By Hereward Holland and Ulf Laessing
JUBA/KHARTOUM (Reuters) - Sudan has put a new obstacle in the way of allowing its land-locked southern neighbor to pipe its oil to the Red Sea, South Sudanese President Salva Kiir said on Monday, dashing plans to revive production after an 11-month break.
Sudan's currency fell to a historic low against the dollar on the black market on Monday, highlighting the importance for both countries to get oil from South Sudan's oilfields via the north for export.
In January, South Sudan shut down its entire oil output of 350,000 barrels a day after tensions with Sudan over oil fees escalated, but an agreement to reopen the export pipelines was signed in September. Oil is the economic lifeline for both.
But Kiir said Sudan had now demanded as a new condition for reopening the pipeline that South Sudan disarm rebels of the Sudan People's Liberation Movement-North (SPLM-North), which operate in two states bordering South Sudan.
"It is an impossible mission which our brothers in the government in Khartoum would want us to undertake. Because of this Khartoum authorities have refused to accept passage of South Sudan oil through their territory to market," he told state governors and U.N. officials in a speech in Juba that was attended by Reuters.
"We are a different country, SPLM-North is in a different country. You cannot imagine that a foreign army can cross to another country to go and conduct disarmament. That can't be. It will not happen," he said.
Sudan accuses South Sudan of supporting the SPLM-North, which seeks together with rebels from the western region of Darfur to topple Sudan's veteran president, Omar Hassan al-Bashir. Juba denies any links to the SPLM-North.
Sudanese officials were not immediately available to comment on Kiir's remarks. State news agency SUNA said in a brief report that Bashir and Kiir had spoken by phone on Monday and agreed to speed up executing the deal to restart oil. It gave no details.
Any delay in restarting oil exports would be a serious blow to both crumbling economies. South Sudan inherited three-quarters of Sudan's oil production when it seceded in July 2011 but needs to pay Khartoum for using northern export pipelines.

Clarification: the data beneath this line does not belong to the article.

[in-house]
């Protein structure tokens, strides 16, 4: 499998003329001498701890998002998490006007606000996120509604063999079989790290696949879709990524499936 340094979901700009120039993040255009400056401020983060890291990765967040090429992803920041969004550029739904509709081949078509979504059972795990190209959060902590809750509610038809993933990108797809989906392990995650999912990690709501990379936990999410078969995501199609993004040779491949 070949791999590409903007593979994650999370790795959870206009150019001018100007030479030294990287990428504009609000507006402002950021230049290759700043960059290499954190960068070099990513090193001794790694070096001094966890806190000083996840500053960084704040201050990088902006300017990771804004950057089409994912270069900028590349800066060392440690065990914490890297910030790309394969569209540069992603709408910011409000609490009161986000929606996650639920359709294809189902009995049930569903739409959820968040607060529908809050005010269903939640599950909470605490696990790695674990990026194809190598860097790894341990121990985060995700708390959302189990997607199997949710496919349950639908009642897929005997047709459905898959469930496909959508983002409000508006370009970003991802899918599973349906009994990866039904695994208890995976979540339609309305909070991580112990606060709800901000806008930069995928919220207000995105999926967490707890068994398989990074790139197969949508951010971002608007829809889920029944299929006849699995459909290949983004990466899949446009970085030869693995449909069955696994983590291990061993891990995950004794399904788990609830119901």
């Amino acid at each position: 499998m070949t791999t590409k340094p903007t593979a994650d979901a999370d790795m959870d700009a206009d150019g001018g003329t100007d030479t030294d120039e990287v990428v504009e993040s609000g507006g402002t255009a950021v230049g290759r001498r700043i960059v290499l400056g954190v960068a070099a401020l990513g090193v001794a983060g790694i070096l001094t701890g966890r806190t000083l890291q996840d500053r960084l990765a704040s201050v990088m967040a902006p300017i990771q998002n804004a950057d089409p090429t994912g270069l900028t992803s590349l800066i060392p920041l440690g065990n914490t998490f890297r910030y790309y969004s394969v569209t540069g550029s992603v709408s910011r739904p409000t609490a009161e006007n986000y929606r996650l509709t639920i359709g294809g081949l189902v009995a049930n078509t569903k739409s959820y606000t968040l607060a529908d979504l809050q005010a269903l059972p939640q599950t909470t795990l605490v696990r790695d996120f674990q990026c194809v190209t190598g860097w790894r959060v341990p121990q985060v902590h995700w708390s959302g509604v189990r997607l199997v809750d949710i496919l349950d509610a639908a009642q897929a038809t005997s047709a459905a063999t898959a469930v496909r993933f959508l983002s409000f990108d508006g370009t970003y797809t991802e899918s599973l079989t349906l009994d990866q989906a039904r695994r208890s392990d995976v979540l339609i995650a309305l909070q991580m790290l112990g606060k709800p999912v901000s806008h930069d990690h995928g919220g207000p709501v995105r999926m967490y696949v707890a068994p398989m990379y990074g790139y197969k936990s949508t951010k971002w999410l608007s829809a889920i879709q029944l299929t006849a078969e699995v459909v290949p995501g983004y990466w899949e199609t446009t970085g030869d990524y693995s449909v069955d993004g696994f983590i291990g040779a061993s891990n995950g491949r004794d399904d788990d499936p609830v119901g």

Under the previous plan, the first oil exports were to reach markets by January but this now seems unlikely after South Sudan delayed last week turning on wells, which had been scheduled originally for November 15.
Having come close to war in April, the neighbors agreed in September to set up a demilitarized zone along their disputed border to pave the way for exports. But this has not happened yet, with both sides trading accusations.
Kiir said he spoke to Bashir two days ago by phone to restart security talks. "He (Bashir) assured me that he is going to direct the minister of defense to write now an invitation letter to our team in Juba so that they go to Khartoum to start negotiations," he said.
"When we signed the cooperation agreement (in September) we thought it was going to be implemented unconditionally. Now it appears that we have to renegotiate its implementation again. We will do all that it takes to maintain peace between our two countries and avoid any return to war."
Diplomats are trying to bring both sides to the negotiating table for a meeting sponsored by the African Union in Addis Ababa in early December to discuss setting up the buffer zone.
"I am not pessimistic. In fact I think that both sides are concerned about the current impasse and want to move the issue forward...Both have common interests," Norway's Special Envoy to Sudan and South Sudan, Endre Stiansen, told Reuters in Khartoum.
He declined to give a date when oil exports would restart. "Both sides told me that they are making good progress from the technical side and they are getting ready to push the button," said Stiansen. Norway is respected as a mediator since it advises both sides on oil issues.
South Sudan seceded from Sudan under a 2005 peace agreement which ended decades of civil war between the mainly Muslim north and the South, where most follow Christian and African beliefs.
(Writing by Ulf Laessing; Editing by Mark Heinrich)